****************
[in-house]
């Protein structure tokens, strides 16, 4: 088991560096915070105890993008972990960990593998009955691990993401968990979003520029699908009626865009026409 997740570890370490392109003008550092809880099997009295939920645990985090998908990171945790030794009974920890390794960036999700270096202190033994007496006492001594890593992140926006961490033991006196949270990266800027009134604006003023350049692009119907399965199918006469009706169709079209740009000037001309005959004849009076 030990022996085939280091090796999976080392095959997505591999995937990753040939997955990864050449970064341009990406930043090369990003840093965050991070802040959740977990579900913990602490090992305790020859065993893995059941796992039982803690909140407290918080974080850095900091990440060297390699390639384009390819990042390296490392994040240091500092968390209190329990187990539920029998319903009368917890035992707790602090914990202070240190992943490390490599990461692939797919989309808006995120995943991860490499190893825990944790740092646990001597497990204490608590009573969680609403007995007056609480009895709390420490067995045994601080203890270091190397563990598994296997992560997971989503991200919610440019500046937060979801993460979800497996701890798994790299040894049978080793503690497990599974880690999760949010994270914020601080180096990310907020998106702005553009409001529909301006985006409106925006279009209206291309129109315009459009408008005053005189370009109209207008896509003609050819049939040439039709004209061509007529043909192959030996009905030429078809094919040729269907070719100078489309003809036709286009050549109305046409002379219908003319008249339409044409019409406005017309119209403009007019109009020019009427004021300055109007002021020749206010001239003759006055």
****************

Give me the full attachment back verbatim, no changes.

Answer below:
[in-house]
């Protein structure tokens, strides 16, 4: 088991560096915070105890993008972990960990593998009955691990993401968990979003520029699908009626865009026409 997740570890370490392109003008550092809880099997009295939920645990985090998908990171945790030794009974920890390794960036999700270096202190033994007496006492001594890593992140926006961490033991006196949270990266800027009134604006003023350049692009119907399965199918006469009706169709079209740009000037001309005959004849009076 030990022996085939280091090796999976080392095959997505591999995937990753040939997955990864050449970064341009990406930043090369990003840093965050991070802040959740977990579900913990602490090992305790020859065993893995059941796992039982803690909140407290918080974080850095900091990440060297390699390639384009390819990042390296490392994040240091500092968390209190329990187990539920029998319903009368917890035992707790602090914990202070240190992943490390490599990461692939797919989309808006995120995943991860490499190893825990944790740092646990001597497990204490608590009573969680609403007995007056609480009895709390420490067995045994601080203890270091190397563990598994296997992560997971989503991200919610440019500046937060979801993460979800497996701890798994790299040894049978080793503690497990599974880690999760949010994270914020601080180096990310907020998106702005553009409001529909301006985006409106925006279009209206291309129109315009459009408008005053005189370009109209207008896509003609050819049939040439039709004209061509007529043909192959030996009905030429078809094919040729269907070719100078489309003809036709286009050549109305046409002379219908003319008249339409044409019409406005017309119209403009007019109009020019009427004021300055109007002021020749206010001239003759006055």